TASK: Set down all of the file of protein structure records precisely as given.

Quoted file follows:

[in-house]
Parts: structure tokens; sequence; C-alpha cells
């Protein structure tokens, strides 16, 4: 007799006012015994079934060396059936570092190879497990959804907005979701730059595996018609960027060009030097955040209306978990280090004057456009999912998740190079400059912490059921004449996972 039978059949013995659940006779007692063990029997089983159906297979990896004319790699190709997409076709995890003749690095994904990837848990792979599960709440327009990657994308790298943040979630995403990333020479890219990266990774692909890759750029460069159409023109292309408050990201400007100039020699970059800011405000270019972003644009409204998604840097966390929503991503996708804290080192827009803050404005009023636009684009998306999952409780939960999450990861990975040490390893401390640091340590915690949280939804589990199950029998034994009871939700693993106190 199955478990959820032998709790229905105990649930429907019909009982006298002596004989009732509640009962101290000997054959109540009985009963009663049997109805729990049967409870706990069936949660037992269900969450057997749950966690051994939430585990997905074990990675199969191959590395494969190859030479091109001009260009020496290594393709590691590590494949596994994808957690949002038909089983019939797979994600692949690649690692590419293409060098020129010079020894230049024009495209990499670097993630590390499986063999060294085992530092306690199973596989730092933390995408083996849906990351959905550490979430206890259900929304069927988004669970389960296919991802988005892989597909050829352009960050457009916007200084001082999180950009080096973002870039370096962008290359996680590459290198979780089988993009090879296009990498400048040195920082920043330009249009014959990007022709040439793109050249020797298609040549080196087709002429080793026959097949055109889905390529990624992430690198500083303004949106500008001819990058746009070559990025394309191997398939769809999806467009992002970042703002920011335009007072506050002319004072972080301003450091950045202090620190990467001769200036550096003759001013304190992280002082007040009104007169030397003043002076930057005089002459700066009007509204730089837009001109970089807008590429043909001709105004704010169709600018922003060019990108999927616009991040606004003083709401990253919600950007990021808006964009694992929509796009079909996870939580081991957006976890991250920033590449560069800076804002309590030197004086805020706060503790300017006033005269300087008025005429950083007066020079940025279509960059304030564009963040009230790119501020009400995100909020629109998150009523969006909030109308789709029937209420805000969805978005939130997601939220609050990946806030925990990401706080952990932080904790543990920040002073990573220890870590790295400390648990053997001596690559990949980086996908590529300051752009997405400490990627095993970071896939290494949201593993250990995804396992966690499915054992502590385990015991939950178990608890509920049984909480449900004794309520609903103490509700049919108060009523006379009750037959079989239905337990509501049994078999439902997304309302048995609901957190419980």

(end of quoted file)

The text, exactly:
[in-house]
Parts: structure tokens; sequence; C-alpha cells
């Protein structure tokens, strides 16, 4: 007799006012015994079934060396059936570092190879497990959804907005979701730059595996018609960027060009030097955040209306978990280090004057456009999912998740190079400059912490059921004449996972 039978059949013995659940006779007692063990029997089983159906297979990896004319790699190709997409076709995890003749690095994904990837848990792979599960709440327009990657994308790298943040979630995403990333020479890219990266990774692909890759750029460069159409023109292309408050990201400007100039020699970059800011405000270019972003644009409204998604840097966390929503991503996708804290080192827009803050404005009023636009684009998306999952409780939960999450990861990975040490390893401390640091340590915690949280939804589990199950029998034994009871939700693993106190 199955478990959820032998709790229905105990649930429907019909009982006298002596004989009732509640009962101290000997054959109540009985009963009663049997109805729990049967409870706990069936949660037992269900969450057997749950966690051994939430585990997905074990990675199969191959590395494969190859030479091109001009260009020496290594393709590691590590494949596994994808957690949002038909089983019939797979994600692949690649690692590419293409060098020129010079020894230049024009495209990499670097993630590390499986063999060294085992530092306690199973596989730092933390995408083996849906990351959905550490979430206890259900929304069927988004669970389960296919991802988005892989597909050829352009960050457009916007200084001082999180950009080096973002870039370096962008290359996680590459290198979780089988993009090879296009990498400048040195920082920043330009249009014959990007022709040439793109050249020797298609040549080196087709002429080793026959097949055109889905390529990624992430690198500083303004949106500008001819990058746009070559990025394309191997398939769809999806467009992002970042703002920011335009007072506050002319004072972080301003450091950045202090620190990467001769200036550096003759001013304190992280002082007040009104007169030397003043002076930057005089002459700066009007509204730089837009001109970089807008590429043909001709105004704010169709600018922003060019990108999927616009991040606004003083709401990253919600950007990021808006964009694992929509796009079909996870939580081991957006976890991250920033590449560069800076804002309590030197004086805020706060503790300017006033005269300087008025005429950083007066020079940025279509960059304030564009963040009230790119501020009400995100909020629109998150009523969006909030109308789709029937209420805000969805978005939130997601939220609050990946806030925990990401706080952990932080904790543990920040002073990573220890870590790295400390648990053997001596690559990949980086996908590529300051752009997405400490990627095993970071896939290494949201593993250990995804396992966690499915054992502590385990015991939950178990608890509920049984909480449900004794309520609903103490509700049919108060009523006379009750037959079989239905337990509501049994078999439902997304309302048995609901957190419980």